Department of Justice Clears Sirius/XM Merger

On March 24, the Department of Justice's Antitrust Division stated that, "after thorough and careful review" (translation: more than one year) Sirius Satellite Radio's $5 billion offer to purchase XM Satellite Radio "is not likely to harm consumers."

Actually, the complete statement went into great detail, but the pertinent section concerned the affect of the merger on competition in the retail channel: "Because XM and Sirius would no longer compete with one another in the retail channel following the merger, the Division examined what alternatives, if any, were available to consumers interested in purchasing satellite radio service, and specifically whether the relevant market was limited to the two satellite radio providers, such that their combination would create a monopoly. The parties contended that they compete with a variety of other sources of audio entertainment, including traditional AM/FM radio, HD Radio, MP3 players (eg, iPods), and audio offerings delivered through wireless telephones. Those options, used individually or in combination, offer many consumers attributes of satellite radio service that they may find attractive. The parties further contended that these audio entertainment alternatives were sufficient to prevent the merged company from profitably raising prices to consumers in the retail channel—for example, through less discounting of equipment prices, increased subscription prices, or reductions in the quality of equipment or service."

Now that the DOJ has signed off on the merger, the final hurdle is FCC approval. On March 21, FCC chairman Kevin Martin asked his staff to draft documents concerning the proposed merger incorporating, The Wall Street Journal said, "a variety of outcomes." Martin declined to specify what situations he envisioned and said that he hadn't reached a decision. There are reports circulating today that a decision is imminent.

It darn well ought to be, said Silicon Alley Insider blogger Henry Blodget writing in November 2007: "It's time to put an end to this ridiculous deliberation. By now, the FCC should have all the information it could possibly need. The idea that the government should block a merger of two small, desperate, cash-burning businesses on anti-trust grounds is preposterous. The FCC should just ignore the screaming, rubber-stamp the deal, and go home."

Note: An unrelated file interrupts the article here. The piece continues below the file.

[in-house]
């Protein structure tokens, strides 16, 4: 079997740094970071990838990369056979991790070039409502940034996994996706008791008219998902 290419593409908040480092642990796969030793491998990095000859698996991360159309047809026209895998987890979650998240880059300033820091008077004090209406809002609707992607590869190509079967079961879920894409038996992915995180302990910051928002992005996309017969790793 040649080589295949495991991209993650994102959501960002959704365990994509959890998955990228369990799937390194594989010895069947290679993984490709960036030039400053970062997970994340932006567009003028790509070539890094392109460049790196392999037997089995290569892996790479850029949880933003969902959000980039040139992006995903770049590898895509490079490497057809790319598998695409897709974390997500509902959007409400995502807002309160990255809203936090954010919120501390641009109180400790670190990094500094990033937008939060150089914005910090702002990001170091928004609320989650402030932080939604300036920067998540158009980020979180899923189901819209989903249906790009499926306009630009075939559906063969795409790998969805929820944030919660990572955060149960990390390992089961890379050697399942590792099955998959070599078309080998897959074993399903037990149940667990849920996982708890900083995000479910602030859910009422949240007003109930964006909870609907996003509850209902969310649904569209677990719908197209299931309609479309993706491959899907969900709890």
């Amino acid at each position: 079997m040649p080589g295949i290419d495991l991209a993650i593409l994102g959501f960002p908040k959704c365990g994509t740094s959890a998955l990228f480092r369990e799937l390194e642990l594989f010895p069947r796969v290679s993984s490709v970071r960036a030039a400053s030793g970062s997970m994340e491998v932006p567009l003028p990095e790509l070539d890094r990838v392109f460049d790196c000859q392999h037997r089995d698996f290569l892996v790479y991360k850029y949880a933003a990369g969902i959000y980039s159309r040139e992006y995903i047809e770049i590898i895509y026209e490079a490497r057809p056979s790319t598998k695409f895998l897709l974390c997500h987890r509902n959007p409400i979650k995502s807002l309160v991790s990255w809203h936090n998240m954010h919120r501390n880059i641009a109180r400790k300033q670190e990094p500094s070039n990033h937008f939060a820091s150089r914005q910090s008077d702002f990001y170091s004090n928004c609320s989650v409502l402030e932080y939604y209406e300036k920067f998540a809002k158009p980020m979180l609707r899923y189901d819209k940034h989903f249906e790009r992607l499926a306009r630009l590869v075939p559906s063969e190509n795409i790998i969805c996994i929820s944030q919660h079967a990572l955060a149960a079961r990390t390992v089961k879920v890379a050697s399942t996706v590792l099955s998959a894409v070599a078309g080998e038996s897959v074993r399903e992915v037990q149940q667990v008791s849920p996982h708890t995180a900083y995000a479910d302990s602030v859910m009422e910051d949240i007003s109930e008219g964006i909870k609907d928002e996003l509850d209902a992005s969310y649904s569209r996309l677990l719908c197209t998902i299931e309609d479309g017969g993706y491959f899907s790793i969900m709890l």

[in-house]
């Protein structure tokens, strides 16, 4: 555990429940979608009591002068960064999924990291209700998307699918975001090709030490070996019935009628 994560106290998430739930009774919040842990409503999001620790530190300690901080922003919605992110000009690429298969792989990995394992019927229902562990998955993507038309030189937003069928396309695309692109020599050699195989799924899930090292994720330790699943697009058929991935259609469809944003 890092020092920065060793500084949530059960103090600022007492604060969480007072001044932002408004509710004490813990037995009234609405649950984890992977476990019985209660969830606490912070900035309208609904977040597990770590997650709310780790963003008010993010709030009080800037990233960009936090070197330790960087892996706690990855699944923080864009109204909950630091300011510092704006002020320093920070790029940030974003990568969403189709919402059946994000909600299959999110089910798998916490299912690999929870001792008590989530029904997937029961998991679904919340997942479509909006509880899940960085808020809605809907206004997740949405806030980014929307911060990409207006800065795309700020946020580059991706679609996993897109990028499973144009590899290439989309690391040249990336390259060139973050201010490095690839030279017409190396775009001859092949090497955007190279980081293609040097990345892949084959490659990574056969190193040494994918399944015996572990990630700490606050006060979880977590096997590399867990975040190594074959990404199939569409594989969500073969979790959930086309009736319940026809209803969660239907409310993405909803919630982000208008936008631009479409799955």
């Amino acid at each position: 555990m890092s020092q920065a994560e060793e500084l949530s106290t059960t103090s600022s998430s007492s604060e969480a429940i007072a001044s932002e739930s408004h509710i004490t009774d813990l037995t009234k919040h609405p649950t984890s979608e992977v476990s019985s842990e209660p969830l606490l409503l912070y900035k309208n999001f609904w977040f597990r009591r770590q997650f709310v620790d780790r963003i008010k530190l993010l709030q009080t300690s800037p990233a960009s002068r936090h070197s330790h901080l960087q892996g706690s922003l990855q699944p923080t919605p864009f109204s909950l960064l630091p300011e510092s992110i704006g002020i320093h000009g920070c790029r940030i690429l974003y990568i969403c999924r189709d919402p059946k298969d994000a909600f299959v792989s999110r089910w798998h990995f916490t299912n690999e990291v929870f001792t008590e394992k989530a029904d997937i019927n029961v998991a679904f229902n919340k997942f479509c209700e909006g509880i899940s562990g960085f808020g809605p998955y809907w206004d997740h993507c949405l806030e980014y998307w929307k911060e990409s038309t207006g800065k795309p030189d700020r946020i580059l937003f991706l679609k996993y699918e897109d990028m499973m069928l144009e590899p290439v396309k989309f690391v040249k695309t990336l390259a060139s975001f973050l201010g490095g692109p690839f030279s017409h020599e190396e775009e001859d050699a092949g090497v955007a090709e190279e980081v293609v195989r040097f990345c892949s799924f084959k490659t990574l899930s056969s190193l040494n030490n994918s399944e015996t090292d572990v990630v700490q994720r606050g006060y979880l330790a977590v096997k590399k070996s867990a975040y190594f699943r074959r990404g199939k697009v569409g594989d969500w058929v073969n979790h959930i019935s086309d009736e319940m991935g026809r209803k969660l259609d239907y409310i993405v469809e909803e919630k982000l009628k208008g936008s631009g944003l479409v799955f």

Perhaps the clearest sign that the merger might finally be consummated came from terrestrial broadcast giant Clear Channel on March 11, when it petitioned the FCC to make satellite radio adhere to the same conditions as broadcast radio. "One of the primary potential dangers to free, over-the-air radio posed by this merger is siphoning popular, including 'edgy' content, with consequent loss of advertising revenue," the petition read. "That potential harm is mitigated if broadcast decency rules were to apply to the merged entity. There is no constitutional bar to such a condition."

Clear Channel was undoubtedly referring to ex-Clear Channel shock-jock, Howard Stern, who has his own pair of Sirius channels. In 2004, six Clear Channel stations were fined $500,000 by the FCC for broadcasting a Stern show deemed exceptionally indecent. After the broadcaster settled with the FCC for that show and other content deemed offensive, it retired the Stern show from its stations, prompting Stern to leave earthbound radio for Sirius.

This isn't the first time Clear Channel has requested that the FCC establish its control over satellite radio, while also requesting its relaxation of rules that bind terrestrial radio, including the cap on how many radio stations conglomerates can own in a single market. What is new is its demand that the FCC create a new satellite radio competitor by allocating 50% of satellite spectra to such an entity. Also new is a demand that satellite radio set aside 5% of its programming for "the public interest," without defining that term. ("If the public interest test for grant of the license transfer is to be met, there must be a reservation of satellite capacity dedicated to the public interest.")

Finally, Clear Channel demands that satellite radio be barred from broadcasting local programming or soliciting local advertising, saying, "Siphoning local advertising would pose a direct threat to the ability of terrestrial broadcast radio to fulfill its core missions."

That's your moment of Web zen, folks. The broadcasting juggernaut that wiped out entire local radio markets is crying foul because an under-funded, under-subscribed competitor might "pose a direct threat to the ability of terrestrial radio to fulfill its core mission."

Wait, I have an idea! If it is crucial that a merged Sirius/XM have competition and it's such a great idea, and there's 50% of the satellite spectra still unallocated, what would prevent some large company with commercial broadcasting experience from launching its own satellites? It's not exactly as if it were rocket science.

Oh wait, maybe it is at least, as far as Clear Channel is concerned.